Some of Kathmandu's youngest green thumbs are getting a healthy dose of eco-friendly living.
A Balkot children's home has ditched the 'orphan tag', and replaced it with a 'green tag' in an effort to give Nepali children a more sustainable future. 'Big brother' and chairperson of the Maya Children's Organisation, Bikash KC, says his ambition was to develop a home and a schooling system to support the children from the 'grassroots'.
KC (centre, pic) has transformed a handful of Balkot's orphan children into some of Kathmandu's future green thumbs, by introducing them to a more sustainable lifestyle. "We're trying to make the kids think greener," he says. "We also want to make the children's homes more homely rather than have them live in institutions." One of the three children's homes that KC is involved with is called Hamroghar Children's Home, meaning 'our home'.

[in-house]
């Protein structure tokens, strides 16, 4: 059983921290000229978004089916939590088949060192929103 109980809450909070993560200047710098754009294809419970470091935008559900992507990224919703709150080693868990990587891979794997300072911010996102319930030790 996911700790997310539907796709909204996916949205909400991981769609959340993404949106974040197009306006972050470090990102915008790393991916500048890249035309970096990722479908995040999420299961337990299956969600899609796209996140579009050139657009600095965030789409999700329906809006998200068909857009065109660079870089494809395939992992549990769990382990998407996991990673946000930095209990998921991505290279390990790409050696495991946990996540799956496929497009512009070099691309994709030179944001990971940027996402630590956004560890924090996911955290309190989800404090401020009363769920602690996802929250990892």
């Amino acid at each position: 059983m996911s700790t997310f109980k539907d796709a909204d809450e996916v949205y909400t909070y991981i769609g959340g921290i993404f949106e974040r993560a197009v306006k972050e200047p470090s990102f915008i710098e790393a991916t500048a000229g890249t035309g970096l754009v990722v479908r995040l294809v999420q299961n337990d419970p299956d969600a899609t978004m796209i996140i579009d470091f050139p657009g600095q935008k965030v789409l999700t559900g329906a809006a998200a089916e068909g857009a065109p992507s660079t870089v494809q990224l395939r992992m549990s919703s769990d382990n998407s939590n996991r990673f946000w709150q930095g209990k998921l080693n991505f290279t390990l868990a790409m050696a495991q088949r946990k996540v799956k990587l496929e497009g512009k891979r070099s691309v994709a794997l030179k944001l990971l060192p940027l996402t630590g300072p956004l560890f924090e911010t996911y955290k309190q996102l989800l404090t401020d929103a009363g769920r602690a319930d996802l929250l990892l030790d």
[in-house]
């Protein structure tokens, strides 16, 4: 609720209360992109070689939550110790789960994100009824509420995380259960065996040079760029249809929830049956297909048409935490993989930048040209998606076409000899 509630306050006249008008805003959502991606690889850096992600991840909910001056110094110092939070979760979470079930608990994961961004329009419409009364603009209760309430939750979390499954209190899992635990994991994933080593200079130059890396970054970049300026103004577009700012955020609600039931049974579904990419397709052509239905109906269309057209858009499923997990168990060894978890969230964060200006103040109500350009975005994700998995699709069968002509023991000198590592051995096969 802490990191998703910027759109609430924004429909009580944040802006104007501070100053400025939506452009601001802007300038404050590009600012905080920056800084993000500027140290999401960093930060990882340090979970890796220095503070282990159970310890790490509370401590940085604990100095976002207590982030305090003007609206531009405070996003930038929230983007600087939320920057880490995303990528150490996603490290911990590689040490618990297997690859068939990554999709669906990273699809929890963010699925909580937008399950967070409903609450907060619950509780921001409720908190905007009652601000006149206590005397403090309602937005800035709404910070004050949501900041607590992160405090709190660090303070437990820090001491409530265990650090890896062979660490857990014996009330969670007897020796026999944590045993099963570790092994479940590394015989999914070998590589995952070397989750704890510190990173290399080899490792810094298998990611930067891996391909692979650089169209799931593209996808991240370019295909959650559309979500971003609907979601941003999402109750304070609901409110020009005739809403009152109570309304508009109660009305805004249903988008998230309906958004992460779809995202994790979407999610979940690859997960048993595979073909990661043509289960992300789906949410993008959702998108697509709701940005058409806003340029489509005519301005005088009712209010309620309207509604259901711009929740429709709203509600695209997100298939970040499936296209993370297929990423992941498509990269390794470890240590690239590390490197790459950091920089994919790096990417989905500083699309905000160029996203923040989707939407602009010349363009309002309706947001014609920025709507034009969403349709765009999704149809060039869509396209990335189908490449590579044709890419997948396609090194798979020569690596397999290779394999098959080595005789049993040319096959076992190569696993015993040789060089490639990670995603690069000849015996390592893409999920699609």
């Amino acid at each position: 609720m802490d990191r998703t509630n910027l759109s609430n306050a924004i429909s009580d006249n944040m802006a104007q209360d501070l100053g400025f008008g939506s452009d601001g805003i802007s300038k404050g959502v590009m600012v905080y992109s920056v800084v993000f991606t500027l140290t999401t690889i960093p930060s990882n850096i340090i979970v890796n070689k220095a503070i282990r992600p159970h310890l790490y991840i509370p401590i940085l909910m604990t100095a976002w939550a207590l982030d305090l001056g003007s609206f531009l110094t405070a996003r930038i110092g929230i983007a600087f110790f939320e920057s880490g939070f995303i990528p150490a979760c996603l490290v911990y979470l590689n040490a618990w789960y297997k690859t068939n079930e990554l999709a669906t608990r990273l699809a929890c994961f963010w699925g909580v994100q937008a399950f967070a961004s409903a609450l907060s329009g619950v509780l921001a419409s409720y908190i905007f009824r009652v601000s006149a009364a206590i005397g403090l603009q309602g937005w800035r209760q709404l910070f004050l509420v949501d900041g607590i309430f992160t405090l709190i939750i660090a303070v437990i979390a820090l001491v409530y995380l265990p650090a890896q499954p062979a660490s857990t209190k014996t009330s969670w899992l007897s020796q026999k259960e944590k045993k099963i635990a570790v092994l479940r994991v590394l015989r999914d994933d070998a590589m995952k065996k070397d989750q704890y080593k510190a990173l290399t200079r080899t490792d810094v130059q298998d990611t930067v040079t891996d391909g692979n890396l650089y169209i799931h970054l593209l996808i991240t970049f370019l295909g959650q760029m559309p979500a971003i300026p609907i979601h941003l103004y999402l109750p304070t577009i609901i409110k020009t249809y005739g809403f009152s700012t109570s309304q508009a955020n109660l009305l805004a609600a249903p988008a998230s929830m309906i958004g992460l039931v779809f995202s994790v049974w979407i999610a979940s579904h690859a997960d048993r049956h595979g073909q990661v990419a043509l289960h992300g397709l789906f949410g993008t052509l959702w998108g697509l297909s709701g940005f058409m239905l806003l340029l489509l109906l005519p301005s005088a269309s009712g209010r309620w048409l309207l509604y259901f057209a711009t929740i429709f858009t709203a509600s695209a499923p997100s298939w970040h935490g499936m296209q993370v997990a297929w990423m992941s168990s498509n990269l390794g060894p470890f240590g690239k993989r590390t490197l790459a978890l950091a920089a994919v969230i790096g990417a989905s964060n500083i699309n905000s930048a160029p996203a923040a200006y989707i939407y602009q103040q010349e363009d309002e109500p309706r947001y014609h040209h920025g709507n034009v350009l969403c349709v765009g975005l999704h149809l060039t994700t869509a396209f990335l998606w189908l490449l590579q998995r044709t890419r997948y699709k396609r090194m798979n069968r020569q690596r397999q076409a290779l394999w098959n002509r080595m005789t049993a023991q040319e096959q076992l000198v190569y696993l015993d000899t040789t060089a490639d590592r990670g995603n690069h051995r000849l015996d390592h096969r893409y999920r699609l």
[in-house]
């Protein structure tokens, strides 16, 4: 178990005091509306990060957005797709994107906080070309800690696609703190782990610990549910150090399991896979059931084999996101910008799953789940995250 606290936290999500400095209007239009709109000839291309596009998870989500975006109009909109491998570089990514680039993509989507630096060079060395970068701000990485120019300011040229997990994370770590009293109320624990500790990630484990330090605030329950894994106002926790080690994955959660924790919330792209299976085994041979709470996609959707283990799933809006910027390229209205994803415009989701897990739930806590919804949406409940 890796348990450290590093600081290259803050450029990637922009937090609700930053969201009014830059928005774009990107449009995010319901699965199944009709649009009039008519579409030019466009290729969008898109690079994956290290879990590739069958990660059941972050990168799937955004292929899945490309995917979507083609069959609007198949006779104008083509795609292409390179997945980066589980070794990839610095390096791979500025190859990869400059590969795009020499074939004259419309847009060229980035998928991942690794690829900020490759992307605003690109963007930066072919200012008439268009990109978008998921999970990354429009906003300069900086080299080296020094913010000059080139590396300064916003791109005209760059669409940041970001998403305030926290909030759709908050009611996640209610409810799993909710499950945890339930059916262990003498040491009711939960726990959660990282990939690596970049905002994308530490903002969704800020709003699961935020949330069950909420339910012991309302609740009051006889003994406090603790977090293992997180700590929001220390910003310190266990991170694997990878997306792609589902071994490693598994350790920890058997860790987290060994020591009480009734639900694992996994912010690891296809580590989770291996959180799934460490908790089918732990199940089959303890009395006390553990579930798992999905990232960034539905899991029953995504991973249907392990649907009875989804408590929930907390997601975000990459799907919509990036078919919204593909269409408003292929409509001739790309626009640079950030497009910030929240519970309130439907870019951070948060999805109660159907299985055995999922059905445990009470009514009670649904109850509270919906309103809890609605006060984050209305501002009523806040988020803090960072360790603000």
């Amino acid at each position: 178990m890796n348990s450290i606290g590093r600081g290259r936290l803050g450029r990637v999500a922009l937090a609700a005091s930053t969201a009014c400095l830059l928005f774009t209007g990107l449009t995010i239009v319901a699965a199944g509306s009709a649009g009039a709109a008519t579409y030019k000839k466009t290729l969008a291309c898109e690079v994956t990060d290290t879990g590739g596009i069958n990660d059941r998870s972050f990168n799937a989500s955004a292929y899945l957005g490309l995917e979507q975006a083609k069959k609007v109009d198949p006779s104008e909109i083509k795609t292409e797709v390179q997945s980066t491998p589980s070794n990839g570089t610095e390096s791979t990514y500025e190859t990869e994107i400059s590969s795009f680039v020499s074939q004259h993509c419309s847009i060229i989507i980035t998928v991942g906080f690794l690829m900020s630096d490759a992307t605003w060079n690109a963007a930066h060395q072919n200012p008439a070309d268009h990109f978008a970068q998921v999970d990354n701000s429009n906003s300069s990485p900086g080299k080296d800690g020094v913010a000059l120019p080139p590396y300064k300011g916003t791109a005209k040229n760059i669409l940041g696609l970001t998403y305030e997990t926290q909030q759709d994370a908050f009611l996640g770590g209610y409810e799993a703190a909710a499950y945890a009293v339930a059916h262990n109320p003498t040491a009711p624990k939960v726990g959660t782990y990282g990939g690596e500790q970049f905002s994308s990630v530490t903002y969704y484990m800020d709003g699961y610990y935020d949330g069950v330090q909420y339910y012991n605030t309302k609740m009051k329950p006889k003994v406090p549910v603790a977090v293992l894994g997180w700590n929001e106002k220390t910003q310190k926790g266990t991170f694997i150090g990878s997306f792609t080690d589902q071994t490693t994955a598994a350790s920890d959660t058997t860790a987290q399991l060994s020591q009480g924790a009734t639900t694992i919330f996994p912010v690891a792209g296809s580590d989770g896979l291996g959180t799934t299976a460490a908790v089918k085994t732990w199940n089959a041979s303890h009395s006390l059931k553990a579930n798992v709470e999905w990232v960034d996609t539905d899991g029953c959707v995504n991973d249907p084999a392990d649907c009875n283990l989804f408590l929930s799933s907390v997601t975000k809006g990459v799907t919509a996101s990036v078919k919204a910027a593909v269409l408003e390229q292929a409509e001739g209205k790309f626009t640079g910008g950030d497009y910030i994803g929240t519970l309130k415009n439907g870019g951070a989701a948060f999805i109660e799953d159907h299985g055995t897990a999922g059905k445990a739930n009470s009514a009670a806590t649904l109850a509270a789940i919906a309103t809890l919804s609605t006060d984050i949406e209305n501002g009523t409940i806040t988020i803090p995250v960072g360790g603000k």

"We want do away with the 'orphan' tag and set up a home with small gardens, chickens and a compost pit so the kids can learn how to become self-reliant," says KC, who rescued over 20 children from an abusive orphanage operating until recently near Balkot. "It was like a business for him." KC believes that if he hadn't acted most of the children would have died of malnutrition, conditions were so bad.
Maya Children's Organisation was set up, first and foremost, to provide a safe living environment for children with nowhere to go. KC concedes that many of the children may not go to university as they started school late. Still, it doesn't stop KC and his charges from dreaming. "We're on a safe route on a plane, but now we're looking for a safe landing,'' he says.
Green thumb and orphan Sagar Magar, 15, lives in an Australian-funded orphanage called Meg's home in Balkot. He's been trying to set up a green club at school as a result of KC's mentoring. "We are learning how to manage crops and the green club will help in recyling," he says. "The degradable products will go into a compost pit; plastic goods will be recycled."